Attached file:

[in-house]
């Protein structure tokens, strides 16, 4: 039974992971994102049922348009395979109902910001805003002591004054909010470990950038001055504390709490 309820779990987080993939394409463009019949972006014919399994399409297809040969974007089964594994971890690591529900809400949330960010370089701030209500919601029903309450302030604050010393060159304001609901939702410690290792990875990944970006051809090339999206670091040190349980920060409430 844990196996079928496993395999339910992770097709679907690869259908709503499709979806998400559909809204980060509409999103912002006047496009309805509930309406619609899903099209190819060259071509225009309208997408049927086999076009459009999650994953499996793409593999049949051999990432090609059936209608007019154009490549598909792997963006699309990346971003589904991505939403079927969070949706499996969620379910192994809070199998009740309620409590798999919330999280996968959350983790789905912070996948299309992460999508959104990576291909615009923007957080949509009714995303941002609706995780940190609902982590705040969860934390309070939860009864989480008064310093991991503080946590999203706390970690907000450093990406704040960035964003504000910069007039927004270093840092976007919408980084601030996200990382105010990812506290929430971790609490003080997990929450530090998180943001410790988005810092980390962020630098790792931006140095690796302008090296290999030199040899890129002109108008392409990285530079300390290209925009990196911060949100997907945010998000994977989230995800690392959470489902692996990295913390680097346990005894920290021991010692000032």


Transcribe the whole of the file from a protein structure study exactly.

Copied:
[in-house]
């Protein structure tokens, strides 16, 4: 039974992971994102049922348009395979109902910001805003002591004054909010470990950038001055504390709490 309820779990987080993939394409463009019949972006014919399994399409297809040969974007089964594994971890690591529900809400949330960010370089701030209500919601029903309450302030604050010393060159304001609901939702410690290792990875990944970006051809090339999206670091040190349980920060409430 844990196996079928496993395999339910992770097709679907690869259908709503499709979806998400559909809204980060509409999103912002006047496009309805509930309406619609899903099209190819060259071509225009309208997408049927086999076009459009999650994953499996793409593999049949051999990432090609059936209608007019154009490549598909792997963006699309990346971003589904991505939403079927969070949706499996969620379910192994809070199998009740309620409590798999919330999280996968959350983790789905912070996948299309992460999508959104990576291909615009923007957080949509009714995303941002609706995780940190609902982590705040969860934390309070939860009864989480008064310093991991503080946590999203706390970690907000450093990406704040960035964003504000910069007039927004270093840092976007919408980084601030996200990382105010990812506290929430971790609490003080997990929450530090998180943001410790988005810092980390962020630098790792931006140095690796302008090296290999030199040899890129002109108008392409990285530079300390290209925009990196911060949100997907945010998000994977989230995800690392959470489902692996990295913390680097346990005894920290021991010692000032």